Quest Migration Manager for Exchange®: Issues with emwmta.dat file growing to the limit of 2 GB – “cannot open database” error

In some of the large scale migrations (or even in smaller ones when running few mail target agents) we recognize the following issue: Mail Target Agent slows down dramatically and does not seem to process *.pst files completely any further.
The characteristic message in the MTA log file is a frequent logging of the error 3049. You see a normal logon to target mailbox, then the synchronization of a message deletion and then when MTA tries to write to the tracking database it fails.

19.02.2013 21:23:55       CaeMAPISession::OpenPST            TraceMsg             0             Trying to open store.
19.02.2013 21:23:55       CStore::LogInfo   Informational      4905      InfoStore is ‘Mailbox – <DISPLAYNAME>’, locale ‘1033’, codepage ‘1252’, EntryId ‘0000000
19.02.2013 21:23:55       SyncMachine::Init             TraceMsg             2203      Locking tracking database ‘d:\emwmta.dat’.
19.02.2013 21:24:00       MailImport::ImportDeletedMessages         TraceMsg             1406               Synchronizing deleted messages: 1 message(s) will be deleted.
19.02.2013 21:24:00       SyncMachine::CreateMessage       Error      3049     
Cannot open database ”.  It may not be a database that your application recognizes, or the file may be corrupt.. ExchangeId:

We investigated the so called tracking database, an MS Access style agent database of the Quest agent, which can be found in the root drive of the agent installation location. There is a *.dat file for every agent. In our scenario, only the *.dat files of the Mail Target Agents gave us headaches.

We could identify that the error is shown in the log files whenever the tracking database has reached the size of 2.097.152 KB, which exactly gives 2 GB. And 2 GB is the limitation of Access databases, see discussions here.Now the important question was how to fix this. Support came up with the idea of re-installing agents, but did not want us to delete the *.dat file, which is not helpful when re-installing the agents. Apart from this, repairing the agent deletes your files in the queue.In the end we ran through a row of lab tests and decided to take the risk of deleting the file and starting with a new one for the sake of moving on with the sync. At least for our mail target agents we can confirm that this did the trick without impacting the sync quality.Please contact Dell Support before moving any steps in this direction.

Quest Migration Manager for Exchange® – Pimp your QMM calendar sync power

In one of our previous posts [] we showed how important the calendar synchonization is in your Inter-Org Exchange migration project when using Quest Migration Manager for Exchange. The Quest approach runs 2 mailboxes for every user (1 in source, 1 in target organization) which enables a long coexistence but also requires a fast running calendar synchronization between those mailboxes for actual Free/Busy information. As less mailboxes per calendar sync agent instance as faster your calendar sync will run. That is a simple truth. But it is not the only one.

When we started to design our Quest Mail and Calendar Sync Agent setup in our large scale project, the customer was very generous and spent us 25 virtual machines with 2 processor cores each. We installed 9 calendar sync agent instances (QMM 8.8) on each of the servers. The customer still had some resources left and spent us another 2 cores for each virtual machines. Running this “QMM server farm” we expected to meet and even exceed the customer’s expectation of 20 minutes calendar sync latencies when bringing over a new calendar entry. However, the performance was not like expected.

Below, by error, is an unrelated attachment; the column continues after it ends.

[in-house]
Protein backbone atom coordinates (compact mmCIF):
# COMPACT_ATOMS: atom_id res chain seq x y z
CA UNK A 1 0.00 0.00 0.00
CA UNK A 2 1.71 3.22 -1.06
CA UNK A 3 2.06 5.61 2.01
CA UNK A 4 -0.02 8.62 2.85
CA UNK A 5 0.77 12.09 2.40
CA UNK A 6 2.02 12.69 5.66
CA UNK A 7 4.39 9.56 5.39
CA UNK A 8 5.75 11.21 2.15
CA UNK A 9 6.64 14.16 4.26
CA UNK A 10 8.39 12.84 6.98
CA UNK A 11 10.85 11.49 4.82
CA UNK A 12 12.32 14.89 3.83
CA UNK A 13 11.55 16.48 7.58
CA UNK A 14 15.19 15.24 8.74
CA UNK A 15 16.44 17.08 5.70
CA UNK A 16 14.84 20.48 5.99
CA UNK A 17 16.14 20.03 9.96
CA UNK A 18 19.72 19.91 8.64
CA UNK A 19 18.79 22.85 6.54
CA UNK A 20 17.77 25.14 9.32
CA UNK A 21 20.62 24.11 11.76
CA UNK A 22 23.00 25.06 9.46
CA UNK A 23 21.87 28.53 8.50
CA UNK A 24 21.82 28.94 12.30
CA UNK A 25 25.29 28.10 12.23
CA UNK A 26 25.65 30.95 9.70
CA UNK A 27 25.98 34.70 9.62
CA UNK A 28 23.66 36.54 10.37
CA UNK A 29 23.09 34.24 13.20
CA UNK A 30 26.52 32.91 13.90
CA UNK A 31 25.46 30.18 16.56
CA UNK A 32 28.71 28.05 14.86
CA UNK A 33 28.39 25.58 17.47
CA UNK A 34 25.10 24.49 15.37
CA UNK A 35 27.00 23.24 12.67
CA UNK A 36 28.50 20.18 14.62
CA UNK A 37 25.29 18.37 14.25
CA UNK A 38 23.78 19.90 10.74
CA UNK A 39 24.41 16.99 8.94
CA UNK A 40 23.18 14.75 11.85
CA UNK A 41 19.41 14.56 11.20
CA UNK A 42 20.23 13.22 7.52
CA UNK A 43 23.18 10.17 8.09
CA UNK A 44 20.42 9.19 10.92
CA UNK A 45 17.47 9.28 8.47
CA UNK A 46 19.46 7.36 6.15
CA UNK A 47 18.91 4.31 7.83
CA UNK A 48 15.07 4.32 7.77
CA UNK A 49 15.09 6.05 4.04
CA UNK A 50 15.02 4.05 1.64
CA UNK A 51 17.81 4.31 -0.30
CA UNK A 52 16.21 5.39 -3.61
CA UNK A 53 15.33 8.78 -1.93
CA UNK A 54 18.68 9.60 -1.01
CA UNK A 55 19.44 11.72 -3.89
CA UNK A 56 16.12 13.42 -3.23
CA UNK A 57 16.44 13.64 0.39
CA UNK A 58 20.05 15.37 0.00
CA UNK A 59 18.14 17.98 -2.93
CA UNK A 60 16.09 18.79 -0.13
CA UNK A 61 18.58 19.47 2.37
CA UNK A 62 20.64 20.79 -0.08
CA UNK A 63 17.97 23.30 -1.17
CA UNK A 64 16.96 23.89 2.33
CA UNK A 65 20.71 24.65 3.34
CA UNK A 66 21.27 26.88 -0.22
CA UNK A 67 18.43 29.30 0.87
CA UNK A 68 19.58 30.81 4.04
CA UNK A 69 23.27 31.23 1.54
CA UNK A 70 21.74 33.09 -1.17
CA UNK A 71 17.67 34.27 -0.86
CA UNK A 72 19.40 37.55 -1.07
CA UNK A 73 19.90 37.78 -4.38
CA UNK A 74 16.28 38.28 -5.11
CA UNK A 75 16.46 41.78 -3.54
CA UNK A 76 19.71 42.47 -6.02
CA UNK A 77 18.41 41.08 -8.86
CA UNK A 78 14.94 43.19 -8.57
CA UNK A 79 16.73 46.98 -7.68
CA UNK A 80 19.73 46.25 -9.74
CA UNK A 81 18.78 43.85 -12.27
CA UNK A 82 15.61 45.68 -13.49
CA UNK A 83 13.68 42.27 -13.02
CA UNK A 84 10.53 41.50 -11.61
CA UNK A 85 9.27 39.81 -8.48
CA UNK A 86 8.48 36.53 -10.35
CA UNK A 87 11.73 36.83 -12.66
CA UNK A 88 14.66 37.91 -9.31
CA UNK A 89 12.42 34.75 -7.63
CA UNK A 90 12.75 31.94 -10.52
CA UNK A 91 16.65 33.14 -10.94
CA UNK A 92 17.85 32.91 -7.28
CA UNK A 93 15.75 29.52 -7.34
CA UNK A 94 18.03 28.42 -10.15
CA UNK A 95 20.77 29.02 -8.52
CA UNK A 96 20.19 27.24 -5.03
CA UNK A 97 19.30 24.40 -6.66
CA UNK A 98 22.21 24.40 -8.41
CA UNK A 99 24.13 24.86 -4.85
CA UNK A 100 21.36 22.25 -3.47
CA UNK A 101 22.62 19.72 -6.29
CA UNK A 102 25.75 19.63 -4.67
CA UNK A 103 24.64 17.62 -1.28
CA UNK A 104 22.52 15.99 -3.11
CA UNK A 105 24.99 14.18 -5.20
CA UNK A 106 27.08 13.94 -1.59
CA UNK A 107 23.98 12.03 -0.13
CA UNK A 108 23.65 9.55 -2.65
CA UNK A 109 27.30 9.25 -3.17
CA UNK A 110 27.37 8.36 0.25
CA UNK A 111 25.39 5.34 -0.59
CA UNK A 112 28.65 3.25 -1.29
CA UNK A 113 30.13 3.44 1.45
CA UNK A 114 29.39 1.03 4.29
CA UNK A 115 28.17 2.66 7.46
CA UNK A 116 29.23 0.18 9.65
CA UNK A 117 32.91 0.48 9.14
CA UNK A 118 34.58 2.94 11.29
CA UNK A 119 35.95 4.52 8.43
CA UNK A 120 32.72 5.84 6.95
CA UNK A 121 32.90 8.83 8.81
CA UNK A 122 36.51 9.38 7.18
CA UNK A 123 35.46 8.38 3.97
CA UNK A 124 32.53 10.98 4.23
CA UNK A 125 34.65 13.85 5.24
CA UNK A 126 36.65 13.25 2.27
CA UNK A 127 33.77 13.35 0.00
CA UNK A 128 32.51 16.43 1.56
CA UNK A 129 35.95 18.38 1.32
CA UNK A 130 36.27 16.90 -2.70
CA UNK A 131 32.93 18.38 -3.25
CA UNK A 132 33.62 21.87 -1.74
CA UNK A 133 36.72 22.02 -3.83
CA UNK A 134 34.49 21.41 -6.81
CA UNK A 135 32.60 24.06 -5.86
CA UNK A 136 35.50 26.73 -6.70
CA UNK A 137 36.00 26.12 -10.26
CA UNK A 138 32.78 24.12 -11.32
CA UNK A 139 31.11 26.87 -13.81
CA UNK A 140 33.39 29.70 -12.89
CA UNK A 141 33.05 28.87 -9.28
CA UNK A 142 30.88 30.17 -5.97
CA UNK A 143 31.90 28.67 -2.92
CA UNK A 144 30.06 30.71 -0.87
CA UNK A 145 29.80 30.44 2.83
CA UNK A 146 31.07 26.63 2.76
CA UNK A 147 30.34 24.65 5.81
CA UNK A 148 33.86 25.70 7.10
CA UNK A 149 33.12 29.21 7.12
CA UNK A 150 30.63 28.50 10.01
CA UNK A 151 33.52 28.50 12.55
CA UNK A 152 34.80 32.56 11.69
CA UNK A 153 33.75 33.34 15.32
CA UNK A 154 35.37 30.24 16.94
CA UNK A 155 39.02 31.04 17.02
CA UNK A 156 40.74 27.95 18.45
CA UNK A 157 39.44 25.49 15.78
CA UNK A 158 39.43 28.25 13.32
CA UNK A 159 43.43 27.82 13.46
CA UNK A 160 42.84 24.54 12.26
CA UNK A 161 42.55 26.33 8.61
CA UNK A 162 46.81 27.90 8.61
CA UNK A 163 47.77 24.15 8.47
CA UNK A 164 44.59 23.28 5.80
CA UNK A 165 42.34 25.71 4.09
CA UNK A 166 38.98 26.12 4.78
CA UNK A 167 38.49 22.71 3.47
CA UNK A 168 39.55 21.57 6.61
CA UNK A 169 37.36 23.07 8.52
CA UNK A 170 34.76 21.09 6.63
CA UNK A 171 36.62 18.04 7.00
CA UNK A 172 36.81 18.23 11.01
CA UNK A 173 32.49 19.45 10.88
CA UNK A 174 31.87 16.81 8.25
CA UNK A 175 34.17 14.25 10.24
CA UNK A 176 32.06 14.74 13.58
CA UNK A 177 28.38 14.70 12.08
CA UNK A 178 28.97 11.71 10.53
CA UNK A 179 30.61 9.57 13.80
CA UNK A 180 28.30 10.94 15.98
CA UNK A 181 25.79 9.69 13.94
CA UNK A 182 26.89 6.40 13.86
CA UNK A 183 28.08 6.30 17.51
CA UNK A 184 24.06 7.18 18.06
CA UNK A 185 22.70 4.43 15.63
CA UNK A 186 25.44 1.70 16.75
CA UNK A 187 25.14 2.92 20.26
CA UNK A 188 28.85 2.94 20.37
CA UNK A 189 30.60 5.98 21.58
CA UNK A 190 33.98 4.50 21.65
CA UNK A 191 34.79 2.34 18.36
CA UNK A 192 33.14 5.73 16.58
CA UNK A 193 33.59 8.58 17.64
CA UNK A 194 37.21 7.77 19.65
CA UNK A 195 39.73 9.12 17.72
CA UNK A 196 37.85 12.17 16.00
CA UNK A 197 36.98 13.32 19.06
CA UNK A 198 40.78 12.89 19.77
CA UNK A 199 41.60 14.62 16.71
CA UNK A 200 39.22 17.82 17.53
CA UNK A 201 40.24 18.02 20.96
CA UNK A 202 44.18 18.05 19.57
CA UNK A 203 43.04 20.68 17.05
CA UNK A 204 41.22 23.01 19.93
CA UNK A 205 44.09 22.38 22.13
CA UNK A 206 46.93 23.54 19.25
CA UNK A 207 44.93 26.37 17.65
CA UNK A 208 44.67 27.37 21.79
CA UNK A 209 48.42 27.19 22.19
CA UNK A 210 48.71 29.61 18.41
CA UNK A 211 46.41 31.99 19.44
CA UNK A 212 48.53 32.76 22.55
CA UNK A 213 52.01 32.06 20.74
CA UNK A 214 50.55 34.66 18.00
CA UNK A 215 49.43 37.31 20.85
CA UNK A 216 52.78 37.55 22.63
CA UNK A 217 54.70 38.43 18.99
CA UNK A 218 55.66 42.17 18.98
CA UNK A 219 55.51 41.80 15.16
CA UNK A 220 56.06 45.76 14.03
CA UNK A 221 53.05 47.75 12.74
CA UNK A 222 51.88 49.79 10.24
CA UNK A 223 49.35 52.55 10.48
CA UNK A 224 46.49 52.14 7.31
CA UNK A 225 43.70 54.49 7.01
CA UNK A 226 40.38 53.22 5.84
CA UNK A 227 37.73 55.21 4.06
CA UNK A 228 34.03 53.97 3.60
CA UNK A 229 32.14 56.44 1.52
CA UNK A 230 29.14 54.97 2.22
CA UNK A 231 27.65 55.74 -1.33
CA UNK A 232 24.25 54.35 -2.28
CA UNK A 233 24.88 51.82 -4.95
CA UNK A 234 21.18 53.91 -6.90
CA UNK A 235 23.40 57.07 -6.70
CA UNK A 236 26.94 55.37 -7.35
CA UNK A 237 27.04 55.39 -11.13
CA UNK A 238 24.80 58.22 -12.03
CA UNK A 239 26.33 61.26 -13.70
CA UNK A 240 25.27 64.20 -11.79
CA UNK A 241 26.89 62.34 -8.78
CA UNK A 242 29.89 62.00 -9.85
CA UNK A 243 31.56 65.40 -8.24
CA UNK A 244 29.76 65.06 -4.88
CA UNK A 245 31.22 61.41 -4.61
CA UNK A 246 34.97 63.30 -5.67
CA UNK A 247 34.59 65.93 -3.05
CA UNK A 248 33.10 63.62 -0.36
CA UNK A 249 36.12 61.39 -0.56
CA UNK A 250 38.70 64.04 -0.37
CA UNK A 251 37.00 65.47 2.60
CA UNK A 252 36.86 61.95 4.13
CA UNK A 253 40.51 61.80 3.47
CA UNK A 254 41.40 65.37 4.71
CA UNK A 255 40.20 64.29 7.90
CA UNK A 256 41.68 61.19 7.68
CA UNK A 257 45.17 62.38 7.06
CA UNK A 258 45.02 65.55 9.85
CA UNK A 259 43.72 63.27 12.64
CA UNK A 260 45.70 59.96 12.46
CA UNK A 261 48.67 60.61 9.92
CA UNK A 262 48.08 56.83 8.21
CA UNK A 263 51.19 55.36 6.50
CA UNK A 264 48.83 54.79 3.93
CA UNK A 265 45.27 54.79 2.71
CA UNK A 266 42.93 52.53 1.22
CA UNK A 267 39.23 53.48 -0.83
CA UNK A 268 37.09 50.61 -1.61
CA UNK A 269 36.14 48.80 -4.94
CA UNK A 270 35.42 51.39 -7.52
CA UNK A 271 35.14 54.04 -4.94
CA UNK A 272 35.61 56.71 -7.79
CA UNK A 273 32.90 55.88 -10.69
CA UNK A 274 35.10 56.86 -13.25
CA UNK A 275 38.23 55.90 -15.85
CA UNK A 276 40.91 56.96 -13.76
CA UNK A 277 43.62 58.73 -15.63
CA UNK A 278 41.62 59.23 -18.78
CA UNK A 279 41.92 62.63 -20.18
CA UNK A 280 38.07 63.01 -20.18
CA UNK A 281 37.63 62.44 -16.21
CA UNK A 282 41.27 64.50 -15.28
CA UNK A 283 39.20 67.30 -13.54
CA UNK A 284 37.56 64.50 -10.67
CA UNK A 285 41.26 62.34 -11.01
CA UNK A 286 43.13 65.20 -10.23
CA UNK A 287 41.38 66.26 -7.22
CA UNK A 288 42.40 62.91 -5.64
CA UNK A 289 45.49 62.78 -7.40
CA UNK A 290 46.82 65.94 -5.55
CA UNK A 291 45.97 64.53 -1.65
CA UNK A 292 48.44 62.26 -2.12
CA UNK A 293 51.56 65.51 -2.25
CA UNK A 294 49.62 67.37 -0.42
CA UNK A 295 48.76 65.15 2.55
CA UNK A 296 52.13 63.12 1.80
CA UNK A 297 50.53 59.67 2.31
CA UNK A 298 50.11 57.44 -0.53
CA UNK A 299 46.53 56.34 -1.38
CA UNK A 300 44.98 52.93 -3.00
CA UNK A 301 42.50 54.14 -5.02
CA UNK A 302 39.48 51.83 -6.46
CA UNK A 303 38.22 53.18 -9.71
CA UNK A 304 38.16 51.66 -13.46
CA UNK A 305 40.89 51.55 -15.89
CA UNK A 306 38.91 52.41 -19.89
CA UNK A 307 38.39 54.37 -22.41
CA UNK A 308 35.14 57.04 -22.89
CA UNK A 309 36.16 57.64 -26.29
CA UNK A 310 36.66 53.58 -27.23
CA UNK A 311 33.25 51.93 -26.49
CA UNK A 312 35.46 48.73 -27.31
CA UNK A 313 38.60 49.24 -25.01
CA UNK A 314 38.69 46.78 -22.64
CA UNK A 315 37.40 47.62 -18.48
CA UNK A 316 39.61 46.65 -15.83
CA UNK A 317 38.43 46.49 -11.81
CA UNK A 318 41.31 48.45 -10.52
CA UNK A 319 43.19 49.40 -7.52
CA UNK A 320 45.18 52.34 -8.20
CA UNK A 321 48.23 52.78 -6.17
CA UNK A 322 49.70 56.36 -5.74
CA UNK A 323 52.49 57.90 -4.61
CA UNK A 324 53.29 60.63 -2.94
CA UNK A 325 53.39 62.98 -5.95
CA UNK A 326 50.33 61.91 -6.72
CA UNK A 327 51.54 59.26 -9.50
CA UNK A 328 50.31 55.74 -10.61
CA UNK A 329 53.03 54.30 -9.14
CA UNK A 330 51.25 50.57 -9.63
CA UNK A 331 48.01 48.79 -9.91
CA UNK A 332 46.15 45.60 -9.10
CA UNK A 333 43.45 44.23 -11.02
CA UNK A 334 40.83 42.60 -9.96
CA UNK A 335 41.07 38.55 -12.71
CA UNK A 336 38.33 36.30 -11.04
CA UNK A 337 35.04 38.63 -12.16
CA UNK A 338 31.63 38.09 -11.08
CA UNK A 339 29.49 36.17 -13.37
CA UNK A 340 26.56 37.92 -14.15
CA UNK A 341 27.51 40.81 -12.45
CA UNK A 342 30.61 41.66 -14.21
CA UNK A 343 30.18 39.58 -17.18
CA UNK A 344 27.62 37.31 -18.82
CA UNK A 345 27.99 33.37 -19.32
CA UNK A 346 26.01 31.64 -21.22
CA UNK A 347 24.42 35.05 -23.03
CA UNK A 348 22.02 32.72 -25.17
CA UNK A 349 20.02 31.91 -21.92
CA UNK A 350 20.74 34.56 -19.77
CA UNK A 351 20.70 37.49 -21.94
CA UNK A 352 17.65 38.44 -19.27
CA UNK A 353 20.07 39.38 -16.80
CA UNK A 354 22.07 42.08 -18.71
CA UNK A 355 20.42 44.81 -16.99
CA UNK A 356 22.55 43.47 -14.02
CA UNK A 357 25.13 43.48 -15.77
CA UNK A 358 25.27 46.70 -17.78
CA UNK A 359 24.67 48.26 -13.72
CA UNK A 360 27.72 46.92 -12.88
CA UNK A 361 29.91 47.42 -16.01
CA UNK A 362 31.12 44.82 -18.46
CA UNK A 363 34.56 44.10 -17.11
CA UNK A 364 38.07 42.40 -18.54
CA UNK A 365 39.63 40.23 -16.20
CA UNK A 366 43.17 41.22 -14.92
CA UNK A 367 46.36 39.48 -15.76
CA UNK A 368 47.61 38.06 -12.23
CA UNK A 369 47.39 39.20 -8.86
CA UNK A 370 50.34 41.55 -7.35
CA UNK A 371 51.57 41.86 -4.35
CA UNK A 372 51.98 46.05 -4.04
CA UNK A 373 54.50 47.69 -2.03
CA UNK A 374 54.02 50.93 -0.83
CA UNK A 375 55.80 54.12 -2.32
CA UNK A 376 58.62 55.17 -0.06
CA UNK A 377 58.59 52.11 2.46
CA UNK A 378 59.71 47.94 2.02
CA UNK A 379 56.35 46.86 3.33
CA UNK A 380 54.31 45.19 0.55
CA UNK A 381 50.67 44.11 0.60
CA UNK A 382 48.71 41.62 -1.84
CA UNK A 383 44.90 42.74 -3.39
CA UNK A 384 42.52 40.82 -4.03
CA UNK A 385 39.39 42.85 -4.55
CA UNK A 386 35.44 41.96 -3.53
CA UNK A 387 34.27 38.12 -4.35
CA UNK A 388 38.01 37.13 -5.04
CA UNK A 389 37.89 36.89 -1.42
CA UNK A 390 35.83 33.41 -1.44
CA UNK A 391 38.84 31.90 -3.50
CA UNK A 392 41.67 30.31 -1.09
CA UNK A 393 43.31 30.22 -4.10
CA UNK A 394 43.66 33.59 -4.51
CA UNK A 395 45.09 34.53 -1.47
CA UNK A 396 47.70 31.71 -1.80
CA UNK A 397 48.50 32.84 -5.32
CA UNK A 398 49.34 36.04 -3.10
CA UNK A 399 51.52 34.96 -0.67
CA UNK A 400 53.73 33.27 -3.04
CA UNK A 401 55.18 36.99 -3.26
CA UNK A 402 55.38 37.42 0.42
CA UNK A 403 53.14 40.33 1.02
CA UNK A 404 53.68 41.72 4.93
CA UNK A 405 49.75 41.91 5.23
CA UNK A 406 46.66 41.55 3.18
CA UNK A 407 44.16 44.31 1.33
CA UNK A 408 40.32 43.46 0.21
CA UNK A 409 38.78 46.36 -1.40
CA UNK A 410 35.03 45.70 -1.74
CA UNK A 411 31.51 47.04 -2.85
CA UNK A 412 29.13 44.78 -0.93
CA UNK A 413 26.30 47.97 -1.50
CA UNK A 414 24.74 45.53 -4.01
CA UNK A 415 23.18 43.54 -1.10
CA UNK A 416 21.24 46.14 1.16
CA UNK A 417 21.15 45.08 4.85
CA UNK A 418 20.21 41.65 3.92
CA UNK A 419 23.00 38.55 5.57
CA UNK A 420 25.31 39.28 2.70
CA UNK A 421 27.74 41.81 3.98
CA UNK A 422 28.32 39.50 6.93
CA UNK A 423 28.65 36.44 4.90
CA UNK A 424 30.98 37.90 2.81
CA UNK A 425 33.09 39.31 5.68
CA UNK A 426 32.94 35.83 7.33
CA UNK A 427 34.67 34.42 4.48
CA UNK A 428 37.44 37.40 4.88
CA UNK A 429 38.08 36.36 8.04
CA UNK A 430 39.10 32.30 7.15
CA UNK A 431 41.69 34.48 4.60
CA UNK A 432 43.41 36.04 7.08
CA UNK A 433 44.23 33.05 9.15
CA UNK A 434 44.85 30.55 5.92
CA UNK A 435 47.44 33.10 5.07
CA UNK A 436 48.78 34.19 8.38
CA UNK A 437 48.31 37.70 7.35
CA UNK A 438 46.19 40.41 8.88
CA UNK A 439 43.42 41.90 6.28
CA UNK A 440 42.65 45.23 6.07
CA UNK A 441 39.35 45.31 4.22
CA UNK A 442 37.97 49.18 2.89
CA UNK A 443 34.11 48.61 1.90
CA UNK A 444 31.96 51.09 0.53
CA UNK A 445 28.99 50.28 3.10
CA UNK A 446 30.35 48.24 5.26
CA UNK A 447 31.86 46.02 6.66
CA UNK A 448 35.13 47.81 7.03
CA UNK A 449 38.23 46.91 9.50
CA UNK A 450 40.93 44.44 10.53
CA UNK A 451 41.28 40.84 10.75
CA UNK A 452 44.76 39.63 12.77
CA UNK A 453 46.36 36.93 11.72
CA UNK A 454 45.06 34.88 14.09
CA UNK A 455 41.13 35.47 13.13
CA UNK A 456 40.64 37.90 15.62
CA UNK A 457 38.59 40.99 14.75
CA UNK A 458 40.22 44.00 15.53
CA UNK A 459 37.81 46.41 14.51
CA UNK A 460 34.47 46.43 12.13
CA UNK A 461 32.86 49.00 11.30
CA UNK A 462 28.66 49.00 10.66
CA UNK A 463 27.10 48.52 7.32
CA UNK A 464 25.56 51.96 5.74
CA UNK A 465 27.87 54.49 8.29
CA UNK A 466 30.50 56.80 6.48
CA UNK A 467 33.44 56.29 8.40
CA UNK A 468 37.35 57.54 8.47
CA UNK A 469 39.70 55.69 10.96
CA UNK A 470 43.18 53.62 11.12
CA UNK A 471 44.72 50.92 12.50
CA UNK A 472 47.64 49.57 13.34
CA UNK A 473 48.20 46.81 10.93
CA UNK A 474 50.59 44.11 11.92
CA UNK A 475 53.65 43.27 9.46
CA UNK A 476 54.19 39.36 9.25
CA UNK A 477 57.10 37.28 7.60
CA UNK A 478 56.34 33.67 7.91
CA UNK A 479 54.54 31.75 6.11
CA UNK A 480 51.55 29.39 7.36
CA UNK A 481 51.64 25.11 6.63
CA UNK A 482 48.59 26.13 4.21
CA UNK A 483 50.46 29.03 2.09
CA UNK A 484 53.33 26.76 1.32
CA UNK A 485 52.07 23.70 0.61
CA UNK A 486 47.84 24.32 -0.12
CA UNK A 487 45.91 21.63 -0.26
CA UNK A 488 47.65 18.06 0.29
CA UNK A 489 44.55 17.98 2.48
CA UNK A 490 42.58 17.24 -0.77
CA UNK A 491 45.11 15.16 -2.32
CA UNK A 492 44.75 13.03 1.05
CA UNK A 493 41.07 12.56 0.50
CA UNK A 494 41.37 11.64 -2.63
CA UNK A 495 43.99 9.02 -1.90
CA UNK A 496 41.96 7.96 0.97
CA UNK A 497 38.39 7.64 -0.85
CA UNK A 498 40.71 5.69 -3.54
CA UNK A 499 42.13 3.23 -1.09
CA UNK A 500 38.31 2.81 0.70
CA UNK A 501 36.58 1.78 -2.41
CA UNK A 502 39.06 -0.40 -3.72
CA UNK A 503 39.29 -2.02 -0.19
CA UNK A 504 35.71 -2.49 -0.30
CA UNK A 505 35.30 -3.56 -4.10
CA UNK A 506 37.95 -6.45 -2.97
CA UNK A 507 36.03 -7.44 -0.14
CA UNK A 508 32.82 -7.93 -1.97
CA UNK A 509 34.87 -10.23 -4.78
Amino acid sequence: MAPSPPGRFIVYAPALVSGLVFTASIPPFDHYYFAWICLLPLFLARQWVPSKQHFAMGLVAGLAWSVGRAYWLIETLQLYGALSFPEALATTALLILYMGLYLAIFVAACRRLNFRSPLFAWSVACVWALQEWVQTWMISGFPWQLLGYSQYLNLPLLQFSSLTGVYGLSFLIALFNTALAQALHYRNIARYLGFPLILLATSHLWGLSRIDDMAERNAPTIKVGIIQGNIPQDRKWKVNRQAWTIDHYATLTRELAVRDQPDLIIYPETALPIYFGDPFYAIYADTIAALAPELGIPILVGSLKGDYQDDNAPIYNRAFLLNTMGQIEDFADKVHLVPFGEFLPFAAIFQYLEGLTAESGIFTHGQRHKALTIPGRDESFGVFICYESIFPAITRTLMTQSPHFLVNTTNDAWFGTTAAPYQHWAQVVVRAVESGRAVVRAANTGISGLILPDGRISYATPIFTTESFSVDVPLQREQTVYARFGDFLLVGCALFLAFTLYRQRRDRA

Investigation on the servers gave us the following insight on processor usage:


You can see that the first 2 cores are heavily used while the other 2 cores are in “idle mode”. Some experts started to create a powershell script to set processor affinity to the QMM calendar sync agent (CSA) processes which you can find here. set_proc_affinity

But sometimes things are simpler than they look at first sight. In every Quest mail or calendar sync agent folder you can find an RCmd.ini file. The RCmd.ini file contains the string “ProcessorIndex” which defines the processor instance to be used by the agent. When we parsed the files we recognized the distribution as shown in red column. Only the cores 0 and 1 were defined in the RCmd.ini, but not 2 and 3.


We modified the RCmd.ini files of all calendar sync agent instances like shown in the green column. A new investigation on the server presented a different picture of a well-balanced processor usage:


With this insight it was a straight-forward task to create a powershell script that parsed through all agent instances on all QMM agent hosts to adjust the ProcessorIndex settings in the RCmd.ini files.

Good to know how things work.

Exchange 2010: Supposed Misbehavior of Outlook 2010 when proposing “New Time” in meeting requests

Created by Ingo G. from Germany:

The other day some colleagues complained about a misbehaviour of Outlook. It was reported if someone propose a new time for a meeting request, the meeting organizer is not able to accept the proposal. It looks like this:


This looked quite interesting. It took me a while to find the root cause for this:

As this feature is completely handled by Outlook, first I thought the default configuration of Outlook was causing the issue. So I had a look:



But it was set like you can see here in screenshot. As I couldn’t reproduce this behavior, I decided to have a closer look what’s going on. So I stand behind the users to see each step:

• the organizer sent a normal meeting request

• the attendee proposed the new time as follows: